Trump campaign adviser's Moscow trip prompted FBI’s Russia probehttp://www.nydailynews.com/news/politics/trump-campaign-adviser-moscow
Former Trump campaign adviser Carter Page's trip to Moscow last year spurred the extensive FBI probe that continues to haunt the President and his associates, according to a report.
The U.S. intelligence community first began keeping an eye on Page after investigators discovered that a Russian spy tried to recruit him in 2013.
Three years later, alarm bells went off again when Page, now serving as a foreign policy adviser on the Trump campaign, traveled to the Russian capital to give a Kremlin-friendly speech before the prestigious New Economic School, former and current intelligence officials confirmed to the New York Times on Wednesday.
The July trip triggered the ongoing U.S. intelligence investigation into alleged ties between Russian officials and the Trump campaign. That probe has since expanded to include two separate congressional inquiries.
The FBI began surveilling Page, 45, after he returned from the Moscow trip on the suspicion that he might be a Russian agent. It's not known what the bureau has been able to discern from those surveillance operations.
During his speech at the New Economic School, Page accused the Obama administration of hypocrisy and echoed a position often touted by President Vladimir Putin.42 photos view gallery Donald Trump in the White House
"Washington and other Western capitals have impeded potential progress through their often hypocritical focus on ideas such as democratization, inequality, corruption and regime change," Page told the gathered audience.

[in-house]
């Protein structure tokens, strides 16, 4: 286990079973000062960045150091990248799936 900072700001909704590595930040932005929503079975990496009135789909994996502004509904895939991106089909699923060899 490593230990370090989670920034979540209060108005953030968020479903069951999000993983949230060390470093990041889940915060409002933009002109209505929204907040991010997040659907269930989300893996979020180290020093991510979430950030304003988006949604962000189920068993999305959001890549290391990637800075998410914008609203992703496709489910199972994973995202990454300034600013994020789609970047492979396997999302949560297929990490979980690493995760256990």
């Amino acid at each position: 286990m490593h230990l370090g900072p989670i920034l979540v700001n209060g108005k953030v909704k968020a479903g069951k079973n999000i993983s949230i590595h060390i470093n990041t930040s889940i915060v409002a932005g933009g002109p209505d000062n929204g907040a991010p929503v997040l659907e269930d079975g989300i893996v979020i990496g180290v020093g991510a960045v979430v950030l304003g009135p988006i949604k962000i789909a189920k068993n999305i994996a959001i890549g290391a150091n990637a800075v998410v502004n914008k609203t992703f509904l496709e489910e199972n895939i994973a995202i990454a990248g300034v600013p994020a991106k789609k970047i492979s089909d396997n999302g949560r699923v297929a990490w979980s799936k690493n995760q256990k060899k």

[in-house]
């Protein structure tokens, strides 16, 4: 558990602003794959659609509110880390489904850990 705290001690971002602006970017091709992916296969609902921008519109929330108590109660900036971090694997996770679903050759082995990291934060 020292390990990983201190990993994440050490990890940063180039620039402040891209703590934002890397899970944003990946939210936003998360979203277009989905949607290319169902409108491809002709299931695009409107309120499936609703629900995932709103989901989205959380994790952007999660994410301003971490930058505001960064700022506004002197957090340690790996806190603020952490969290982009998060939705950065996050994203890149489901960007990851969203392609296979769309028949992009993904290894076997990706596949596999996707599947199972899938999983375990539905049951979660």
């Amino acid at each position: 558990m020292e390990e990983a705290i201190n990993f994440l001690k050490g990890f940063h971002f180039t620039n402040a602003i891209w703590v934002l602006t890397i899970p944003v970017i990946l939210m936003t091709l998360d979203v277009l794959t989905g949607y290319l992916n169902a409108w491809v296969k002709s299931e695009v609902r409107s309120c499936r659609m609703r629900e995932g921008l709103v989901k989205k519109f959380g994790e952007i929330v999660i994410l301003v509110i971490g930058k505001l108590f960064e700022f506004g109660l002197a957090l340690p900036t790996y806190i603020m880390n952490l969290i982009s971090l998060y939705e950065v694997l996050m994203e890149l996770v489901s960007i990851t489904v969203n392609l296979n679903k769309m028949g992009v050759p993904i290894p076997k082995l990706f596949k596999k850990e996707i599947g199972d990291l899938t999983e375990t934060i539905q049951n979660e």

Back in the U.S., Trump stunned politicians across the ideological spectrum as he expressed admiration for Putin, praising the Russian leader as "strong." Both Democrats and Republicans have for years painted Putin as an anti-Western autocrat.
Page has vigorously denied any wrongdoing in his contacts with Russian officials.
But he has also on occasion sparked headlines for failing to confirm whether he talked to the Russians about Trump potentially looking to roll back Obama-era sanctions on the Kremlin.
"Something may have come up in conversation," Page told ABC last week.
Then President-elect Trump gives a thumbs up alongside his former campaign manager Paul Manafort and daughter Ivanka during the Republican National Convention.(RICK WILKING/REUTERS)
The White House has attempted to tone down the swirling controversy surrounding Page, arguing that the former adviser had a very small role on the campaign and never actually met with Trump.
But Page is far from the only Trump associate with perceived Russia ties.
Former Trump campaign manager Paul Manafort and longtime Trump confidante Roger Stone are also under FBI investigation for alleged ties to the Kremlin.
Michael Flynn, Trump's former national security adviser, was ousted after it became clear that he had lied about communications with a senior Russian official. Attorney General Jeff Sessions, who served as a Trump surrogate during the campaign, has met with the same Russian official on at least two occasions.
President Trump has gone on the defensive over the Russia allegations, frequently lashing out against media outlets reporting on the matter.
"It is the same Fake News Media that said there is 'no path to victory for Trump' that is now pushing the phony Russia story. A total scam!" he tweeted earlier this month.Tags: donald trump donald trump first 100 days fbi russia paul manafort barack obama vladimir putin michael flynn Send a Letter to the Editor Join the Conversation: facebook Tweet